These individuals shun opportunities to take responsibility. They are afraid and anxious to take on the duty. When offered responsibility, they tend to pass the ball to another person instead of shouldering the responsibility and acting with assertiveness and autonomy. These people afraid of shouldering responsibility because they doubt their abilities and capabilities more than ordinary people. Difficulty shoulder responsibility because they don’t trust in themselves and are overly dependent on others to make choices and decisions about their life, even profoundly personal and meaningful choice.
Individuals with dependent personality disorder have trouble disagreeing with others because they are too focused and concerned about what others might think of them. They don’t believe in themselves and have difficulty disagreeing with the opinions and ideas of others. These people are afraid of being unpopular and tend to agree with everything. When it is detrimental to their wellbeing and quality of life. They are scared to voice their own opinions and ideas because of the extreme need for validation and over-eagerness to please and gain acceptance from those around them. These individuals don’t value themselves or consider themselves capable of making a valuable contribution to society or the lives of others.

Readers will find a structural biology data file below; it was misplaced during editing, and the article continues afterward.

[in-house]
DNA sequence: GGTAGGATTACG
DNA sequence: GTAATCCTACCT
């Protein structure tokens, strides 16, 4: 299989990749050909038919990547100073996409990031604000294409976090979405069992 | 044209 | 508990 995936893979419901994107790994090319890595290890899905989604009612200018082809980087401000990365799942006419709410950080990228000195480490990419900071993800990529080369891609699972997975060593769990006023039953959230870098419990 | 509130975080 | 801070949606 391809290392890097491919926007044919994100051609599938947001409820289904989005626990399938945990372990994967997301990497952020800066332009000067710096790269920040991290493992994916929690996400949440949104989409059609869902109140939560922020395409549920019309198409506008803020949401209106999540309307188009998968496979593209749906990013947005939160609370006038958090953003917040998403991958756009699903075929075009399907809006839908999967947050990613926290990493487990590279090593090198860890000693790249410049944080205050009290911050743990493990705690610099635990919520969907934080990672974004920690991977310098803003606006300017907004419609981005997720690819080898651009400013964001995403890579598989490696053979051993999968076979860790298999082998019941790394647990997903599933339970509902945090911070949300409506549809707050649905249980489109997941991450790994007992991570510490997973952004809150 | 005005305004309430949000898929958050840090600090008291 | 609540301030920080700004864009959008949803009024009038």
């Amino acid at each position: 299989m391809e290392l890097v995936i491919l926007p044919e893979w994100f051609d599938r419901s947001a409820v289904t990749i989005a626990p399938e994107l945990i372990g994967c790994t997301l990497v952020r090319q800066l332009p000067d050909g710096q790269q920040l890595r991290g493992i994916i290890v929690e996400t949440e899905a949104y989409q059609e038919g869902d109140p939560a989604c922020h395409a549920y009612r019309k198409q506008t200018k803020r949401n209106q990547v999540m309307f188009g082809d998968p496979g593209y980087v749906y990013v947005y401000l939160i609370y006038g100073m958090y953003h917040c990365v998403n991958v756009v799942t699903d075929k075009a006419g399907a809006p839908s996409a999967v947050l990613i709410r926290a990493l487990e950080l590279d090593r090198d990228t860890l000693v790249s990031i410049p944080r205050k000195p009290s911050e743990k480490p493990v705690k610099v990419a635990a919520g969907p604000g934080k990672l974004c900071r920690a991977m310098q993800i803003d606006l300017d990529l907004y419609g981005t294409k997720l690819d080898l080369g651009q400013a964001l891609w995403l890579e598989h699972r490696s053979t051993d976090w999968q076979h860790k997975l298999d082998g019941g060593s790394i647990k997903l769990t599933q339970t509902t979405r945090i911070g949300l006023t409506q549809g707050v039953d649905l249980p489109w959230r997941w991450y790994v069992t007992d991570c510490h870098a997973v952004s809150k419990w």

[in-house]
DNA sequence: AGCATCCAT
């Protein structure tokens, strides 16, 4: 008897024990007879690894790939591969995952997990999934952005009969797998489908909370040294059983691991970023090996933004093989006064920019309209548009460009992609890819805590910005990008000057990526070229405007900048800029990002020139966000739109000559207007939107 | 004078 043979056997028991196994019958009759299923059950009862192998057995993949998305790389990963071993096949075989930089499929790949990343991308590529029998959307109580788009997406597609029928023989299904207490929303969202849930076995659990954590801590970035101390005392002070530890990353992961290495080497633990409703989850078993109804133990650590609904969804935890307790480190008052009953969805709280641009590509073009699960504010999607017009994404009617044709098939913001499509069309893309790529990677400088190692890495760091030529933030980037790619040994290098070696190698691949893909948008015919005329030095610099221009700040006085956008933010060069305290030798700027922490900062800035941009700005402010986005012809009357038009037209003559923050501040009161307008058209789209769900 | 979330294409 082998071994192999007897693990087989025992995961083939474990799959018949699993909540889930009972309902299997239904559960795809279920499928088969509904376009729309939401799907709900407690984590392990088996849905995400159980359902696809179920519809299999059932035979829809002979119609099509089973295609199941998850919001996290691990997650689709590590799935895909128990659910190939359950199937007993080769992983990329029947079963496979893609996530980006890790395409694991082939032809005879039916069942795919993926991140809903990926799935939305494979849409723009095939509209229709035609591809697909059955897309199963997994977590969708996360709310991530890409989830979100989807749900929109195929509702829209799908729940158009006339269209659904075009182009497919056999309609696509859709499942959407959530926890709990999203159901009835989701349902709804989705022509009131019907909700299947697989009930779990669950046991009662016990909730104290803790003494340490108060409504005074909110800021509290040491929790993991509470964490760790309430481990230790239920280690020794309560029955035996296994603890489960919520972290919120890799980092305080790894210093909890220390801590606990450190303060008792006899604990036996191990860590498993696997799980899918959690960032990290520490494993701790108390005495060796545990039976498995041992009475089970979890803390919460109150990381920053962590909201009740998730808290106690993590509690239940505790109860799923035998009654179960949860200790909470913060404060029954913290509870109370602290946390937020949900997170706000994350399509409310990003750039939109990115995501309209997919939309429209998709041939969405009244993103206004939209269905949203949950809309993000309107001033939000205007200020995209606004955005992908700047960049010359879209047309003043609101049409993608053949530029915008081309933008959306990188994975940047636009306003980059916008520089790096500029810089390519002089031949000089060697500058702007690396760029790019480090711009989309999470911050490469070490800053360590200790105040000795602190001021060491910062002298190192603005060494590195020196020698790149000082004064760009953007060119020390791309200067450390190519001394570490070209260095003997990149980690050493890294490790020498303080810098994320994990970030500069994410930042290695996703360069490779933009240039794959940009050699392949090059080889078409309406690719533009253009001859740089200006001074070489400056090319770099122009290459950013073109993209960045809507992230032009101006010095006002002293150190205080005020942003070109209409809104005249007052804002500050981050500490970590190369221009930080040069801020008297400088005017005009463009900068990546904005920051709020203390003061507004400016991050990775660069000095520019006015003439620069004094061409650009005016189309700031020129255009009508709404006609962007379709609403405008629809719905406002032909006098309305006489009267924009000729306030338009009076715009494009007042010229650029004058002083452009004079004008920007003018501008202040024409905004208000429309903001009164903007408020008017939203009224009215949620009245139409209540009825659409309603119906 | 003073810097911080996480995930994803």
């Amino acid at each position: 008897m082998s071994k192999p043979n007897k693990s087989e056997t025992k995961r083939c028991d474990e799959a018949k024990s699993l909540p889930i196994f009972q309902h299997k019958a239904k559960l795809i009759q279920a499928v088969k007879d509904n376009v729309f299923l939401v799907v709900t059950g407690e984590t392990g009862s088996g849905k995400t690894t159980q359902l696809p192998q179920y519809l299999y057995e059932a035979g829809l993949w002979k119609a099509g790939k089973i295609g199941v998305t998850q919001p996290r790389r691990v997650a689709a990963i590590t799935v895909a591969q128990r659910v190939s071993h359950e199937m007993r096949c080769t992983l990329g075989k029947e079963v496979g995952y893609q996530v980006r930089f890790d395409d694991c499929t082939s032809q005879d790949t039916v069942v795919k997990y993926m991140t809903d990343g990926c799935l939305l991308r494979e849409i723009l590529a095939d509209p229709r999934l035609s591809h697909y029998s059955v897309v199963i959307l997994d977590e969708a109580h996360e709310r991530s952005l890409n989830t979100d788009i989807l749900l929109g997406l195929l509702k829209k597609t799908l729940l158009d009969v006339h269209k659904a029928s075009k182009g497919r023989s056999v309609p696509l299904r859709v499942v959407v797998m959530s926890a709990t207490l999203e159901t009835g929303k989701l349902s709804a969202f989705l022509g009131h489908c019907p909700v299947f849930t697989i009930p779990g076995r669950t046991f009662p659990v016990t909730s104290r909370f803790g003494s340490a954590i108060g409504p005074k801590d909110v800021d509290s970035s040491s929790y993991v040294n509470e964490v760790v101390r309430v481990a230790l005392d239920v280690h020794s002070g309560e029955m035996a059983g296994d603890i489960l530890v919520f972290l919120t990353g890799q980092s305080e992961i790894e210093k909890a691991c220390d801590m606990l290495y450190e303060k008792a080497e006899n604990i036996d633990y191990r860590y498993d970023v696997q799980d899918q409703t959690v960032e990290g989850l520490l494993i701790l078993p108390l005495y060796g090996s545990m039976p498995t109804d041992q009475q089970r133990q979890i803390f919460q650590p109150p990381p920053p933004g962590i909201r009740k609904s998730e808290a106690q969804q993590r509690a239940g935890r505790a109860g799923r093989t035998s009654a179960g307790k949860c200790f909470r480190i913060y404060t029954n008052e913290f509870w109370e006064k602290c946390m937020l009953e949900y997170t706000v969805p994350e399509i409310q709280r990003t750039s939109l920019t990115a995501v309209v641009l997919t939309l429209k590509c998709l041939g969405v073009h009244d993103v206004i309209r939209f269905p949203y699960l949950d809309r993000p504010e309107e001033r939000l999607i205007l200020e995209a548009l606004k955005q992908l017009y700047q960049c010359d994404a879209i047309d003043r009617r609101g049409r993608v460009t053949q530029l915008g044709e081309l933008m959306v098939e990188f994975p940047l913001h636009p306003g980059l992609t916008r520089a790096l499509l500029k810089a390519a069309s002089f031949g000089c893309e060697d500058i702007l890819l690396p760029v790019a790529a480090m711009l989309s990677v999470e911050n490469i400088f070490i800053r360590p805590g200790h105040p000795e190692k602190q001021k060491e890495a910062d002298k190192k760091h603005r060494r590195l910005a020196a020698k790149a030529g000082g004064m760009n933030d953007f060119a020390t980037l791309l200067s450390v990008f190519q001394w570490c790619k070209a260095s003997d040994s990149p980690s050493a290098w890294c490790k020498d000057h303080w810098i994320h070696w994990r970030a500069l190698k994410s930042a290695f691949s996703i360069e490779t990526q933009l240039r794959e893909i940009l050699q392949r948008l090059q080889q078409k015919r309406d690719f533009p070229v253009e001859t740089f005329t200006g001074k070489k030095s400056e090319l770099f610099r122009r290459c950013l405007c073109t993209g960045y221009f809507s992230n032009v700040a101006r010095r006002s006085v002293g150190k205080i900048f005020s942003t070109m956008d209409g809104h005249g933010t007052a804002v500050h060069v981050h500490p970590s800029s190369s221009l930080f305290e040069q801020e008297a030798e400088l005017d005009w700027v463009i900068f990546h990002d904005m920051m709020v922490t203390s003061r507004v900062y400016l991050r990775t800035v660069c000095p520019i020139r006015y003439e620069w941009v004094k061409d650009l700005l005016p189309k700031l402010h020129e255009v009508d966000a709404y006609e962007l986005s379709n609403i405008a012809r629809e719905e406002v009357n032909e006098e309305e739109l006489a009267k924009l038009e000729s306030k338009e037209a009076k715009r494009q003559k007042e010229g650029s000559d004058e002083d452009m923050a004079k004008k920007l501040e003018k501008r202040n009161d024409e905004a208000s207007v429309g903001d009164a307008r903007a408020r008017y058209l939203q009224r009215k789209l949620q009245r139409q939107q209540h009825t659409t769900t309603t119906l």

They lack self-confidence and tend to put themselves down. Other key features include devaluing themselves and have trouble appreciating and valuing themselves. They have difficulty being proud and celebrating their accomplishments.
Their low levels of confidence lead to low self-esteem, which impacts their performance and productivity. This, in turn, hurts their quality of life and wellbeing and their ability to function effectively and efficiently.
Thus this keeps them from achieving their highest potential since they have a disability with a severe lack of self-confidence because they keep undervaluing and looking down on themselves, which becomes a vicious cycle when they experience failure due to the lack of confidence which they attribute to them being not good enough or not being as capable as their peers.
They put others before themselves at all times because of the painful longing for approval and acceptance. There is an internal drive to please others, even at a cost to themselves. Even if others abuse them or treat them with disrespect, they tend to overlook these behaviours and attitudes because they long for the acceptance and approval of others even though it affects their self-confidence and self-esteem.
These individuals tolerate behaviours and actions that are unacceptable. They are afraid of being overlooked and undervalued. Driven to please others even at a personal cost that will hurt their wellbeing and quality of life.